Apparel: Supply Chain Transparency
and Trends

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The apparel sector is often in the headlines as consumers, NGOs and other stakeholders push for further supply chain transparency. As the spotlight on fast fashion intensifies, newcomers and brand behemoths alike are working to strengthen disclosures across the entire supply chain, tackling new challenges and working on more sustainable solutions.

We see four areas that are critical for apparel companies to be focusing on as competitive and stakeholder sustainability pressures intensify:

  1. Traceability as important as transparency
  2. Brands to address the living wage
  3. Auditing takes center stage
  4. Rise of the circular economy poses challenges for transparency

Traceability as important as transparency

Eighty percent of the 5,000 European consumers surveyed in a 2018 study said fashion brands should disclose their manufacturers. A separate report found that 65% of consumers think that having better information on how products were made would encourage them to purchase sustainable fashion. Although some studies show that this passion does not yet translate into sales, brands are responding to this increased interest with innovative ways to communicate from where their products come.

A separate report found that 65% of consumers think that having better information on how products were made would encourage them to purchase sustainable fashion.

Patagonia’s Footprint Chronicles provide a map and description of locations in the company’s supply chain. Factory descriptions are shown directly on product pages to highlight where specific products are made and who the supplier is. Larger retailers are also getting on board; H&M is publishing where each of its products is manufactured on the product page. Levi’s is taking a unique approach with its laser-cut jeans, replacing a chemical process usually hidden in the supply chain with a safer solution. Newer brands such as Everlane, are pushing the traceability agenda providing details on the factory where each garment is made.

Paying a living wage

Brands are facing increasing pressure from customers, investors and workers in their supply chain to ensure a living wage. An alliance of 12 financial institutions with over €2.5 trillion of AUM launched the Platform Living Wage Financials in late 2018, which monitors and encourages the garment, food and agricultural sectors to address the non-payment of the living wage in global supply chains. IndustriALL, a global union representing 50 million workers across a range of sectors worldwide, continues to negotiate Global Framework Agreements on behalf of workers of multinational companies. Unions in Cambodia are calling on brands to sign onto fair wage commitments, which could help in local negotiations, and yet few companies have signed on. Adidas, Reebok, John Lewis and Marks & Spencer are the few large apparel brands that publish whether their first-tier supplier facilities have trade union or work committees in place.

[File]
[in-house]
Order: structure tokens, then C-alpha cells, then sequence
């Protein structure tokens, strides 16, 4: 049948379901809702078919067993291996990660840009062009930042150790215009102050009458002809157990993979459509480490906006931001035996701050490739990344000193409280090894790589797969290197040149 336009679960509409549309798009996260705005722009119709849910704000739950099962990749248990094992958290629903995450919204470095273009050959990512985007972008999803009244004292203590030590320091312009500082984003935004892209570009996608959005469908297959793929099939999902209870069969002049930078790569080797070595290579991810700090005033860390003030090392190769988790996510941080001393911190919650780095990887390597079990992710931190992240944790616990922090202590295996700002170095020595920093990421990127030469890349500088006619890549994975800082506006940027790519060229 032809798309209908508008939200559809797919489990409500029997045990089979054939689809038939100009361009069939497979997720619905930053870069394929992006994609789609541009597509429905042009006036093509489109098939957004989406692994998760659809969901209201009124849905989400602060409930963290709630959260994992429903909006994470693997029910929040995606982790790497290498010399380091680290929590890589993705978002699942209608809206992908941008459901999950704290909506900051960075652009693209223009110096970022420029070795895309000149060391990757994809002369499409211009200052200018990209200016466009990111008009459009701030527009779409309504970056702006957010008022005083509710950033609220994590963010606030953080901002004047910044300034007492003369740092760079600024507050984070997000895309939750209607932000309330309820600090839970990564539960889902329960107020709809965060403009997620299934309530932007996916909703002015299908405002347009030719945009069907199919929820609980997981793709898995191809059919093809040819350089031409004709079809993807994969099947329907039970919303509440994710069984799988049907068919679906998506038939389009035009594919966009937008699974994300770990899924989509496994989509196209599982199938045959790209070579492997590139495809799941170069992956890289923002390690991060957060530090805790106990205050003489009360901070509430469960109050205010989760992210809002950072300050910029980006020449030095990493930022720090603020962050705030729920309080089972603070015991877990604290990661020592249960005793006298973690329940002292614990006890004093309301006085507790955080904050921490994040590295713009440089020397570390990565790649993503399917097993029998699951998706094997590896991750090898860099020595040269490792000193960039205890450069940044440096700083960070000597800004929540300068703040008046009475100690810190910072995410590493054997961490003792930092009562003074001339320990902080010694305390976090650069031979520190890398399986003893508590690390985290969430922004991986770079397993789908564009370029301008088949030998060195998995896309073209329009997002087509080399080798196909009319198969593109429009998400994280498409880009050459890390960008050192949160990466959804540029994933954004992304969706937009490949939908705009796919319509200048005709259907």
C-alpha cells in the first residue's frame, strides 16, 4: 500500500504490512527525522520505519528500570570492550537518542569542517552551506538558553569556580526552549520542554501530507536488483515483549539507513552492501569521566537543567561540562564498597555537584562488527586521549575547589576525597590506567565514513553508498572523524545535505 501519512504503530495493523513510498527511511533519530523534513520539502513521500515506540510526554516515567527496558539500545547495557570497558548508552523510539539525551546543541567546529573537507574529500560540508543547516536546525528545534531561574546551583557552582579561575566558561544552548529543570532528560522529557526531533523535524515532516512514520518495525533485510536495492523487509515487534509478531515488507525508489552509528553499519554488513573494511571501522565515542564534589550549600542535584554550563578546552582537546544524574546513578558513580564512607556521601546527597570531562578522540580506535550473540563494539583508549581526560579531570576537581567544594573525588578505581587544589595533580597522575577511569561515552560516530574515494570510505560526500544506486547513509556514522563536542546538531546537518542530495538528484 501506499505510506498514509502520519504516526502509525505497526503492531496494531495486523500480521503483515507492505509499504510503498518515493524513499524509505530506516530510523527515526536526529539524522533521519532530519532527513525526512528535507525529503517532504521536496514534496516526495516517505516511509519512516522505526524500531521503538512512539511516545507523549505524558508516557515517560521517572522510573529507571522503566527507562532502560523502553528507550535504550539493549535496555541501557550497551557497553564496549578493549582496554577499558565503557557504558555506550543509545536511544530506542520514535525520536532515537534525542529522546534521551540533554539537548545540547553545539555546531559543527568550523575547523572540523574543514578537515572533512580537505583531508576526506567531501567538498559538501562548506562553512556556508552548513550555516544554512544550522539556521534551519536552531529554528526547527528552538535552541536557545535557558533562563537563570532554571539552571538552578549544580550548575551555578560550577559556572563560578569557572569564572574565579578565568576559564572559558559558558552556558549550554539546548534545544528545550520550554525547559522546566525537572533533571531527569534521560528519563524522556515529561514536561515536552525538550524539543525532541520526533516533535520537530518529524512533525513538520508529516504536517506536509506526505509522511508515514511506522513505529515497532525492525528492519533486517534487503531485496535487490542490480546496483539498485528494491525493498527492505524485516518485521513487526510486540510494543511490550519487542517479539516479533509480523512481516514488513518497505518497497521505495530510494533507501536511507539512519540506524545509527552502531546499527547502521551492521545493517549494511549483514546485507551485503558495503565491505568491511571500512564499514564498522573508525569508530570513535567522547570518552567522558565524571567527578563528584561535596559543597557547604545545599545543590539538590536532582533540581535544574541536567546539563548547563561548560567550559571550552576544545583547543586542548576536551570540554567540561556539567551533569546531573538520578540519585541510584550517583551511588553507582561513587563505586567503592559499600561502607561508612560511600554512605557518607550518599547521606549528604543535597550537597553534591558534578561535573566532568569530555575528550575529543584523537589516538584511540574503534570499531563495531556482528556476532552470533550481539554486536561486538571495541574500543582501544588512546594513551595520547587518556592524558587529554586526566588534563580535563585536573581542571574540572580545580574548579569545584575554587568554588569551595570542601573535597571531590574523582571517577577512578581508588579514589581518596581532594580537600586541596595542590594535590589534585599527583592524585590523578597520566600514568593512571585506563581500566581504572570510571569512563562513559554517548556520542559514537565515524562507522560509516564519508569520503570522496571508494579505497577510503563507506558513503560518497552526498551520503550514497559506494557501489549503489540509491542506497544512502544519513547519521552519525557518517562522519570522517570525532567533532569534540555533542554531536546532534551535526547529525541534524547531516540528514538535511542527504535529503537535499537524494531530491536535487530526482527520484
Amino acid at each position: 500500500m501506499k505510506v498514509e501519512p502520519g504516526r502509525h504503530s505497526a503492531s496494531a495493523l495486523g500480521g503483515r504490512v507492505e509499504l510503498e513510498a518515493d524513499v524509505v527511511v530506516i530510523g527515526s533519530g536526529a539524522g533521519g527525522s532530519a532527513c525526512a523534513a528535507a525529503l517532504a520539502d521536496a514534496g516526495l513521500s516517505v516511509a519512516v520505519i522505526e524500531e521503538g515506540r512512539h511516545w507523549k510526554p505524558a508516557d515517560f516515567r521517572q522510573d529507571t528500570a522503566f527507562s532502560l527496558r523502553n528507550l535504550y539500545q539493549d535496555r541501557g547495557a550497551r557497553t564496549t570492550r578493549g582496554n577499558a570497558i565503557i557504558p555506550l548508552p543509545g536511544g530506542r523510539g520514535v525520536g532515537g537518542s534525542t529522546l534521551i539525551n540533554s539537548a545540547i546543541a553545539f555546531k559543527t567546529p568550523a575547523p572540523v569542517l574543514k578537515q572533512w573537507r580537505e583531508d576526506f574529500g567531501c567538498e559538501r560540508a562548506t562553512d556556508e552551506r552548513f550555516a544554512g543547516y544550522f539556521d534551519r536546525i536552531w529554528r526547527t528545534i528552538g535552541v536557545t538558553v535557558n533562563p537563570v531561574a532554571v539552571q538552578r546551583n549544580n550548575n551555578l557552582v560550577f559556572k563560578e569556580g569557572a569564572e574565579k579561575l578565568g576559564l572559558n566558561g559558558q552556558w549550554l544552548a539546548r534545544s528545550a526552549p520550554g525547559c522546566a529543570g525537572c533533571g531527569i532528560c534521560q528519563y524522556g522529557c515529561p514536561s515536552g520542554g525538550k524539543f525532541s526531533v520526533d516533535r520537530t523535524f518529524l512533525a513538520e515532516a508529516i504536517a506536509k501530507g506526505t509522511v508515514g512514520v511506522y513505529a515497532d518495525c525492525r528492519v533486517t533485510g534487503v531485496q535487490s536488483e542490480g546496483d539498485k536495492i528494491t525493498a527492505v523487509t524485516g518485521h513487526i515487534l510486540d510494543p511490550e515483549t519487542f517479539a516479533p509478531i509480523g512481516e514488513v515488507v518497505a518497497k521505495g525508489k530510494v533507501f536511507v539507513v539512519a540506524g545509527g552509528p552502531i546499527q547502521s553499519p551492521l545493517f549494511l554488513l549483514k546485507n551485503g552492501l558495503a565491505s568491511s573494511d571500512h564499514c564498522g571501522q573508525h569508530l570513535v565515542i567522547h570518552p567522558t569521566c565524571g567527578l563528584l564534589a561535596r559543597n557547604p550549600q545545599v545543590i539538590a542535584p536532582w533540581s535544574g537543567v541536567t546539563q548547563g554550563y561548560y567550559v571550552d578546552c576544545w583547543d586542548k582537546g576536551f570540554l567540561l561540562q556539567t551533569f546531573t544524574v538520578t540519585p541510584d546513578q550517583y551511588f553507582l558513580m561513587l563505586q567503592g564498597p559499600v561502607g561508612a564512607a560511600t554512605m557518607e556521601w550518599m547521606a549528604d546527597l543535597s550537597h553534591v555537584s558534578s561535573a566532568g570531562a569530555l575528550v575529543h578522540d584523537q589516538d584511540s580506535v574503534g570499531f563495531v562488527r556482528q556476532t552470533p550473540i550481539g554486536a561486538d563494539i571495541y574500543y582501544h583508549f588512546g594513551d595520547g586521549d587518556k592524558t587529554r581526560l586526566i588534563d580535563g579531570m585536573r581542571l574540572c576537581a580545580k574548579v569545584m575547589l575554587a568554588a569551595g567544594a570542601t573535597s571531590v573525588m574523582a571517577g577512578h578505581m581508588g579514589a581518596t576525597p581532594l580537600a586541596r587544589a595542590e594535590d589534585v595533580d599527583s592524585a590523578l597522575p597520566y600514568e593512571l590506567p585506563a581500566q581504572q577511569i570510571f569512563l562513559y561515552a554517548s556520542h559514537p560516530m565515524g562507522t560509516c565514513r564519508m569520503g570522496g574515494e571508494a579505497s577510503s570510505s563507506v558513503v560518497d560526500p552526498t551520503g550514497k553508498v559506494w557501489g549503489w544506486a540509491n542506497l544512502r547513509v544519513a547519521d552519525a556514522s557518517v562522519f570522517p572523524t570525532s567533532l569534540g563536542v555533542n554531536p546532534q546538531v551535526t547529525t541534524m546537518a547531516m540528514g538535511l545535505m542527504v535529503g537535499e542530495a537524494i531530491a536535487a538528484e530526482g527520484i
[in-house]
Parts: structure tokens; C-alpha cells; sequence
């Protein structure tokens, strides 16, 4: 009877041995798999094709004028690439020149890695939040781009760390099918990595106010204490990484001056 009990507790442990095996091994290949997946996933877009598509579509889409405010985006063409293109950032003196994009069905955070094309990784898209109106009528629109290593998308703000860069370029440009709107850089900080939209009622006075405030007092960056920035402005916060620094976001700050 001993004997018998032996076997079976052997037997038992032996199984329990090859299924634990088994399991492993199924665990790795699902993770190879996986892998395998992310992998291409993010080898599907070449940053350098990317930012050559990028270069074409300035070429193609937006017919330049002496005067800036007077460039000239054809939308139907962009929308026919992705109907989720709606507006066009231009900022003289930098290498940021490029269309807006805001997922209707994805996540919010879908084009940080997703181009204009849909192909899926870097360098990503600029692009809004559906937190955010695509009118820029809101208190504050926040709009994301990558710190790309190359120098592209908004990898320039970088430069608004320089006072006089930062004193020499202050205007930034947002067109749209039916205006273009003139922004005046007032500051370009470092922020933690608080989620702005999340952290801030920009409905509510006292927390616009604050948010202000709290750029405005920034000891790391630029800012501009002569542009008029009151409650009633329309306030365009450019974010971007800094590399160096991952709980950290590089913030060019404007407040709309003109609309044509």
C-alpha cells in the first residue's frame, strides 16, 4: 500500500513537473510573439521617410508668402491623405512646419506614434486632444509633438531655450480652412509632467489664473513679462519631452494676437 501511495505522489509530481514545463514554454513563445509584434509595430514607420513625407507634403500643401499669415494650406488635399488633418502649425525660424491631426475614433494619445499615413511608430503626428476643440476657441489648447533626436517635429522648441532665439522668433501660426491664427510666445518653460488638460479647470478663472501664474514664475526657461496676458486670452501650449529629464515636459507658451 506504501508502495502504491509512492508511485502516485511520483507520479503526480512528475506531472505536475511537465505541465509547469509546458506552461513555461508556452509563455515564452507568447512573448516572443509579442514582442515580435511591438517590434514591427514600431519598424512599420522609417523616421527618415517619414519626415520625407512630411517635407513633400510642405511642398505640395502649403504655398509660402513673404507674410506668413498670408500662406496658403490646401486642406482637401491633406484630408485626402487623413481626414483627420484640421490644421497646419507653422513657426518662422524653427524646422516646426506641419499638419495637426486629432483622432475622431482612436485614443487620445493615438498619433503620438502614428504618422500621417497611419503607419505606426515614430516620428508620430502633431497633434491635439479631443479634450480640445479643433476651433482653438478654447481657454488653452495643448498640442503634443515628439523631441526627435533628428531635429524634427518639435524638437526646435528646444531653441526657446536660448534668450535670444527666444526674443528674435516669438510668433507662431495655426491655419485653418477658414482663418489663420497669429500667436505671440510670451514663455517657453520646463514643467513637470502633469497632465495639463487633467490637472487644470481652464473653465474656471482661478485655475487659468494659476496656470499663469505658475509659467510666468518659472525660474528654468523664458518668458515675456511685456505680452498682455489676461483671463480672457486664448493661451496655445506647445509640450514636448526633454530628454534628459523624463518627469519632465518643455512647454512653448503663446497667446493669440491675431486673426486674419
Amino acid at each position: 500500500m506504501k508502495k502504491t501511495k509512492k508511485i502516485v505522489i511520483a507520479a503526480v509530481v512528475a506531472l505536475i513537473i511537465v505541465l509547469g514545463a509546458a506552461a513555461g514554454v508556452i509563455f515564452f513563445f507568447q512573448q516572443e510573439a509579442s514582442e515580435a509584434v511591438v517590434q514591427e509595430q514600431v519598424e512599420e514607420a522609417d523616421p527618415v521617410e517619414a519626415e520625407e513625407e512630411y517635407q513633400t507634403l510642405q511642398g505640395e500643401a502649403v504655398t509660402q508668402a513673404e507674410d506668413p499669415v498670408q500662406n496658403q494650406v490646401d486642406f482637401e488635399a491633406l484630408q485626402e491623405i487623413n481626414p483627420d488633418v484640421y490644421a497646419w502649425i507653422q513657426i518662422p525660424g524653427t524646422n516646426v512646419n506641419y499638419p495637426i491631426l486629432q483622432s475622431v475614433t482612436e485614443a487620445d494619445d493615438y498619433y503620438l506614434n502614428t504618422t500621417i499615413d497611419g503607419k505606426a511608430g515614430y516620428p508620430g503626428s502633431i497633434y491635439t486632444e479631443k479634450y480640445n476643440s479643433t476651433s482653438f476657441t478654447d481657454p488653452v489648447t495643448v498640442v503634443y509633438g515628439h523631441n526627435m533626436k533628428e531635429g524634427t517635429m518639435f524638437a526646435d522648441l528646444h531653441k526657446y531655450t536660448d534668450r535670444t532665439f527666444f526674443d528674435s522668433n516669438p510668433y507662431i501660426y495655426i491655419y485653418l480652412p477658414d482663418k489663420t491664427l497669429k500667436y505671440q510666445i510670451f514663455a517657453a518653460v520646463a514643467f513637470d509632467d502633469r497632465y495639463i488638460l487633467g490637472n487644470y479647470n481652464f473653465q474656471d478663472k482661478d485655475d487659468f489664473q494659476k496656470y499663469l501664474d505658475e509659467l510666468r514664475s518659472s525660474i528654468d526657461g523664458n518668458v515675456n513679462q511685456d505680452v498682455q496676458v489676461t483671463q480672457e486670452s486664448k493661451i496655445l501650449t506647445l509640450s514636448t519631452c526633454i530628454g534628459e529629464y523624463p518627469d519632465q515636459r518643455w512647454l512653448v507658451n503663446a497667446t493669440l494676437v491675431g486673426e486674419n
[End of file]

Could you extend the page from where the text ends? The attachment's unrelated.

Businesses are in the process of collecting wage data to better address wage gaps as NGO campaigns drive scrutiny of the sector. The Fair Wear Foundation continues to publish tools and studies to move the needle on living wages. Both the Fair Wear Foundation and the Fashion Transparency Index are calling on brands to be more transparent in their own purchasing practices and how they are working to provide a living wage. Able has embraced transparency by publishing their wages with an aim to help consumers make more informed decisions. Greater transparency (even small disclosures like the percent of payments made on time to suppliers) will pave the way to better wage practices in the garment industry and beyond.

Greater transparency (even small disclosures like the percent of payments made on time to suppliers) will pave the way to better wage practices in the garment industry and beyond.